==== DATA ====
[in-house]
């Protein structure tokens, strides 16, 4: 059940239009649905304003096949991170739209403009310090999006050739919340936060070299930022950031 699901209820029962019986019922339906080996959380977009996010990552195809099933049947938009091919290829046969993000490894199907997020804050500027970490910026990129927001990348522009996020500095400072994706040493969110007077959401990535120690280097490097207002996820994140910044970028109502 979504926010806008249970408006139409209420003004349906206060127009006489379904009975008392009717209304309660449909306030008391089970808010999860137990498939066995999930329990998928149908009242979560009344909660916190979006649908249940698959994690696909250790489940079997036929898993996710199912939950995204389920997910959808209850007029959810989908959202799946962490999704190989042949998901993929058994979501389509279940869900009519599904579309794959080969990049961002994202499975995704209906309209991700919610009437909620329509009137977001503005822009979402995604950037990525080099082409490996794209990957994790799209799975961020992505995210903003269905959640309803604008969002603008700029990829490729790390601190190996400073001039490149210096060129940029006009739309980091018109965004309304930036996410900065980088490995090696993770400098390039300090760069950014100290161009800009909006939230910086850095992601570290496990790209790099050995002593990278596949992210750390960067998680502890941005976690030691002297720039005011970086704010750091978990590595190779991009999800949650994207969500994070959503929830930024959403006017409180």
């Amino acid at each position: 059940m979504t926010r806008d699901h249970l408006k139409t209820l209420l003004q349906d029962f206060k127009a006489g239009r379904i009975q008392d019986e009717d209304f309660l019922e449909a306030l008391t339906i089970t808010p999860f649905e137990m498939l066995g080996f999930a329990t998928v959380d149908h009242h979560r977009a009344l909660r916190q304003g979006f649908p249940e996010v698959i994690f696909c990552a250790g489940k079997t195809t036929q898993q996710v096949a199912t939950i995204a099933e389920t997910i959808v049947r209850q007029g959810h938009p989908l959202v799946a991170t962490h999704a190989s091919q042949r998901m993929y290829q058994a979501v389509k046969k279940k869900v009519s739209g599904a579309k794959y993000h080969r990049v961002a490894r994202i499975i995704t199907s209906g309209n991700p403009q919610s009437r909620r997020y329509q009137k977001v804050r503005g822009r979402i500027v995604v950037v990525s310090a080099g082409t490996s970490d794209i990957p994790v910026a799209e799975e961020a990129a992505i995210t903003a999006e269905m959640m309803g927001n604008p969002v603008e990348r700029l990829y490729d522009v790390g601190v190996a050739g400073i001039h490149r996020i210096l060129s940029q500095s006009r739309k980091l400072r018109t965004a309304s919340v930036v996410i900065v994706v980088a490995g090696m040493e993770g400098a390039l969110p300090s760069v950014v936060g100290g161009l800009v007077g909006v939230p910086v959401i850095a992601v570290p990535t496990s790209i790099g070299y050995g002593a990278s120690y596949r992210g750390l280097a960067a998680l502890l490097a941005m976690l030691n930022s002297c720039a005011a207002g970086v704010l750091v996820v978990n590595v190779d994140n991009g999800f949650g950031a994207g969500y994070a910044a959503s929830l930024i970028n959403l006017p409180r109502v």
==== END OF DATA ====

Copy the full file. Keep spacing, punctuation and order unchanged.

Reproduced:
[in-house]
């Protein structure tokens, strides 16, 4: 059940239009649905304003096949991170739209403009310090999006050739919340936060070299930022950031 699901209820029962019986019922339906080996959380977009996010990552195809099933049947938009091919290829046969993000490894199907997020804050500027970490910026990129927001990348522009996020500095400072994706040493969110007077959401990535120690280097490097207002996820994140910044970028109502 979504926010806008249970408006139409209420003004349906206060127009006489379904009975008392009717209304309660449909306030008391089970808010999860137990498939066995999930329990998928149908009242979560009344909660916190979006649908249940698959994690696909250790489940079997036929898993996710199912939950995204389920997910959808209850007029959810989908959202799946962490999704190989042949998901993929058994979501389509279940869900009519599904579309794959080969990049961002994202499975995704209906309209991700919610009437909620329509009137977001503005822009979402995604950037990525080099082409490996794209990957994790799209799975961020992505995210903003269905959640309803604008969002603008700029990829490729790390601190190996400073001039490149210096060129940029006009739309980091018109965004309304930036996410900065980088490995090696993770400098390039300090760069950014100290161009800009909006939230910086850095992601570290496990790209790099050995002593990278596949992210750390960067998680502890941005976690030691002297720039005011970086704010750091978990590595190779991009999800949650994207969500994070959503929830930024959403006017409180």
């Amino acid at each position: 059940m979504t926010r806008d699901h249970l408006k139409t209820l209420l003004q349906d029962f206060k127009a006489g239009r379904i009975q008392d019986e009717d209304f309660l019922e449909a306030l008391t339906i089970t808010p999860f649905e137990m498939l066995g080996f999930a329990t998928v959380d149908h009242h979560r977009a009344l909660r916190q304003g979006f649908p249940e996010v698959i994690f696909c990552a250790g489940k079997t195809t036929q898993q996710v096949a199912t939950i995204a099933e389920t997910i959808v049947r209850q007029g959810h938009p989908l959202v799946a991170t962490h999704a190989s091919q042949r998901m993929y290829q058994a979501v389509k046969k279940k869900v009519s739209g599904a579309k794959y993000h080969r990049v961002a490894r994202i499975i995704t199907s209906g309209n991700p403009q919610s009437r909620r997020y329509q009137k977001v804050r503005g822009r979402i500027v995604v950037v990525s310090a080099g082409t490996s970490d794209i990957p994790v910026a799209e799975e961020a990129a992505i995210t903003a999006e269905m959640m309803g927001n604008p969002v603008e990348r700029l990829y490729d522009v790390g601190v190996a050739g400073i001039h490149r996020i210096l060129s940029q500095s006009r739309k980091l400072r018109t965004a309304s919340v930036v996410i900065v994706v980088a490995g090696m040493e993770g400098a390039l969110p300090s760069v950014v936060g100290g161009l800009v007077g909006v939230p910086v959401i850095a992601v570290p990535t496990s790209i790099g070299y050995g002593a990278s120690y596949r992210g750390l280097a960067a998680l502890l490097a941005m976690l030691n930022s002297c720039a005011a207002g970086v704010l750091v996820v978990n590595v190779d994140n991009g999800f949650g950031a994207g969500y994070a910044a959503s929830l930024i970028n959403l006017p409180r109502v």